People fall into two camps when it comes to scallions–those who prefer the green part and those who prefer the white.  Invariably the undesirable part gets thrown away.  Don’t do that–use both parts.  In the pesto recipe the greens are used like an herb and become part of the body of the pesto.  I also include celery leaves, something else that is often discarded.  Celery leaves are yummy and should be used more.  Think of them as a green or an herb.  If you don’t have any, don’t worry, just skip them.

A note on pesto:  Basil starts to oxidize and darken quickly once it’s chopped and exposed to air (note the difference in color in the photos of the pesto on the spatula and the pesto spread on the platter).  If you put pesto in a bowl immediately after making it and cover it with a thin layer of olive oil it will remain bright.  In my restaurants, we blanch the basil before making pesto (blanched basil doesn’t darken quickly).  At home I usually don’t bother–the flavor is unaffected–but if you want durable brilliant green pesto, blanch the basil first. 

23 thoughts

  1. This is going on our Easter menu for sure. And if the weather holds out in the Boston area, I’ll grill the asparagus. I will carefully stab the stalks through the middle (if they’re wide enough) until I’ve created a “raft” of stalks. Then they are easy to flip and manage on the grill.

    Love the Julia story — can’t get enough.

    • You know, I’ve grilled a fair amount of asparagus in my life and I don’t know why it never occurred to me to skewer them??!! Great idea. I have a fair number of Julia stories (she was a great supporter of Jody’s career) and just about all of them have her humorously subverting expected behavior. Ken

  2. OMG this looks so yummy. That Julia story is so great. The tips to peel or not to peel and what do do with the scallions are noteworthy! I like the snacking in the kitchen idea too. At home it’s usually all work and no eating until the grand finale dinner. Merci.

    • Hi, Rebecca–Probably half of our meals occur in the kitchen (meaning half the eating is in the kitchen, half around the dining room table). People like rubbing shoulders, pouring wine and gnoshing on something tasty. I much prefer this to passing the crudité platter around the living room. The asparagus are great with just the scallions if you don’t have time to make pesto. Ken

  3. My family’s asparagus season always starts with Passover, and this recipe is definitely getting set aside for the holiday. (I feel like I’m cheating somehow if I start eating asparagus in mid-March.)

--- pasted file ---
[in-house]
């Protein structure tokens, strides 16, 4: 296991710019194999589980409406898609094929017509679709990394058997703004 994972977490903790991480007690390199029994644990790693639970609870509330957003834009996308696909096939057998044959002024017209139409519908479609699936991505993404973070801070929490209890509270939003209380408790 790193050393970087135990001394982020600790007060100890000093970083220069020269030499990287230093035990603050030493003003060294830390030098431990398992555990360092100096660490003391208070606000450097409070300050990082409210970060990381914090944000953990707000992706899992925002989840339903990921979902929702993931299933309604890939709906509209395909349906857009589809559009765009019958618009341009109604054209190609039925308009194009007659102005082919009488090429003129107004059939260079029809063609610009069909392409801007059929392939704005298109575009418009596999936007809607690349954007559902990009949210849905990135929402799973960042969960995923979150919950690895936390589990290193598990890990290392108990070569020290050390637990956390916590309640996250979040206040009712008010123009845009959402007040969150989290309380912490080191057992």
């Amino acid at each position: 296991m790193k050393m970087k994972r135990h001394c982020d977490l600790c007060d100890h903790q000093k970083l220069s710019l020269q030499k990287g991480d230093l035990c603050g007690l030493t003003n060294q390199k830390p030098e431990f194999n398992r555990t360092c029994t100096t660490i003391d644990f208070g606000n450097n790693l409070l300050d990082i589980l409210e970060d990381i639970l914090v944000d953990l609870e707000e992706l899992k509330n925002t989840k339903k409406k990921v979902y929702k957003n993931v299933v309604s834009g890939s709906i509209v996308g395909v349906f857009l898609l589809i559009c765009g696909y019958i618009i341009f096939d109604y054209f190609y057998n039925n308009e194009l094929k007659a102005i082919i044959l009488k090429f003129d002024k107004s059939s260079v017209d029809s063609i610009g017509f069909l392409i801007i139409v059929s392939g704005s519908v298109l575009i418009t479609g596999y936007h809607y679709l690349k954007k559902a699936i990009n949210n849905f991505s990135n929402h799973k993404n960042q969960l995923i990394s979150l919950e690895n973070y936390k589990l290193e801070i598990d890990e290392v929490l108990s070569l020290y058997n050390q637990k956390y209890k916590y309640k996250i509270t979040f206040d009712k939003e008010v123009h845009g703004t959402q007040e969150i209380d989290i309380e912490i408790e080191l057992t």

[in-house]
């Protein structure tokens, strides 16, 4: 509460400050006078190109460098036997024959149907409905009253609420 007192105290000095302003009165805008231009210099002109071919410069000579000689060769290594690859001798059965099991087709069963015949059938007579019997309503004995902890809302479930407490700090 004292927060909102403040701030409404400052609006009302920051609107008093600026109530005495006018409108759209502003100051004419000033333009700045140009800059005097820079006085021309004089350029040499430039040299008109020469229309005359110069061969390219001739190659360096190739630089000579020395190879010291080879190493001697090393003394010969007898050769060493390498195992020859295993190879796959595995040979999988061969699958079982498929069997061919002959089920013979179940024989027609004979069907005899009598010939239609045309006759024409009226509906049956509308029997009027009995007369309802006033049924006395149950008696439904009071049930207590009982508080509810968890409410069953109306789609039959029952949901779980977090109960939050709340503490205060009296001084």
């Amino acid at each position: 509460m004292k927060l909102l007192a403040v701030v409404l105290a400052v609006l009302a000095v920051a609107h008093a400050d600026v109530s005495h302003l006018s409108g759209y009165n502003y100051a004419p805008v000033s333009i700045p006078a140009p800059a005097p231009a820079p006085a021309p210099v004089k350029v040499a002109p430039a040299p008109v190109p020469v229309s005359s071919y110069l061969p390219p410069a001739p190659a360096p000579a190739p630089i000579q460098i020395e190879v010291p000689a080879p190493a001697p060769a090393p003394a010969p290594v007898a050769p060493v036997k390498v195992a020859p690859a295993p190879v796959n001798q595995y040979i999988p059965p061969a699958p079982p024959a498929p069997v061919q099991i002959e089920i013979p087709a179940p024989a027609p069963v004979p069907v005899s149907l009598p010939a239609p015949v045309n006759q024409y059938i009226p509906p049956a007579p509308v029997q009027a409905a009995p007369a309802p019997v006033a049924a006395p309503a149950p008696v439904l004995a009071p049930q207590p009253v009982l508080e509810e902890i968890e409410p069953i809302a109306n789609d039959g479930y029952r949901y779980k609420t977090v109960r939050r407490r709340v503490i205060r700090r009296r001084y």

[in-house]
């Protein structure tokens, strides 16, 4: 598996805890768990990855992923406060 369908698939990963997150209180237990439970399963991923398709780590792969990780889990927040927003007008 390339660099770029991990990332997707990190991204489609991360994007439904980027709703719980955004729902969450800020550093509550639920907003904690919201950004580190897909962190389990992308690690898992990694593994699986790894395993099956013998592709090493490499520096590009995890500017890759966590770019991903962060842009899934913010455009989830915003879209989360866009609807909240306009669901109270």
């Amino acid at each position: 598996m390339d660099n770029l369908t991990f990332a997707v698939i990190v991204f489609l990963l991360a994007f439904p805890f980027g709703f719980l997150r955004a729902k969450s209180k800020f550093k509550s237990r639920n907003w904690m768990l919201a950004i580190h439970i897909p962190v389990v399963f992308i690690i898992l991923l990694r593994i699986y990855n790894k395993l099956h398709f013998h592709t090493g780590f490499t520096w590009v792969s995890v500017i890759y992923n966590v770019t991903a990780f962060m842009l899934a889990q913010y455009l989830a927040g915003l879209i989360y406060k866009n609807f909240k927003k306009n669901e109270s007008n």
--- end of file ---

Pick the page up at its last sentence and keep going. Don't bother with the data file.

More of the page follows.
A few years back the professor in my history of food class said that Miss Manners and all arbiters of etiquette declared eating asparagus with one’s fingers to be the most appropriate method of dealing with the green stalks. My dining companions never believe me when I tell them that, but now I have your Julia Child story to back me up as even more proof.

  4. Great recipe Ken; I’ve made the asparagus recipe in your cookbook (gouda cheese, truffle oil) more times than I can count, this will be a nice change. Where do you get the white asparagus, and where does it come from? I’ve been dying to try the white asparagus from Bassano, and will finally get my chance on our next Italy trip, next week. So little is produced that it is not exported anywhere.

    • Sounds like a great trip! Wow! Wouldn’t I love to write-off a week in Bassano del Grappa as a “culinary research trip!” I have to shame-facedly admit I don’t know where our white asparagus came from–usually I pay attention to place of origin, but I was running around WFM going crazy before a morning of blogging and I just grabbed it. When I was in Paris in April they were selling GIANT local asparagus, these huge phallic monsters that I’d never seen before–in white, green and purple varieties. I didn’t get a chance to try any, but I’ve been curious ever since. Ken

  5. Oh thank goodness it’s Spring and asparagus season is finally here! I can’t wait to give this recipe a try.

    Thanks, by the way, for the support with the Lentils Recipe Challenge. I really appreciate it :-)

    • Good luck! Ken

      P.S. I wondered how you were going to do a quick cassoulet, then saw the duck confit in the list of ingredients. We’ve always made our own (that’s why God invented slow-cookers)–I don’t think I’ve ever seen it available for commercial purposes. Nice thing to know you can get it.

  6. Just stopping by to say hello! I am absolutely loving your photography – the colors, the plating, the composition – everything! Of course, the food looks delicious as well.

    It was great meeting you in Napa Valley. We plan on stopping by the bar at Rialto pretty soon. Hope to see you there!

    • Hi, Jen! Great meeting you too! I took your advice about using two cameras–one for flash, the other for natural light. Afterward Jody observed, “Well, that certainly sped things up!” Thanks. Ken

  7. I wish I had seen this before my grocery store run this week! I noticed the asparagus was starting to appear. No matter, there will be plenty more. I am looking forward to trying this pesto; I have subbed walnuts for pine nuts (given their price) and pistachios seem like a great twist too. I really don’t use them as much as I should. And, I always enjoy a good Julia Child story!

    • I’ve subbed walnuts for pine nuts too, which I happen to like, but their flavor is much more assertive. Pistachios are somewhere in between–you know you’re not eating pine nuts, but can’t quite figure it out.

      By the way, I went searching for the curry paste you mentioned a couple of weeks ago but couldn’t find it at the WFM on Washington Street. Where did you get it? Thanks. Ken

      • That was actually my sister who lives in Portland–I don’t know if it’s available on the East Coast yet. That does remind me I have found Bonnie’s jams at my local WFM and it’s delicious, I love the lime rickey flavor!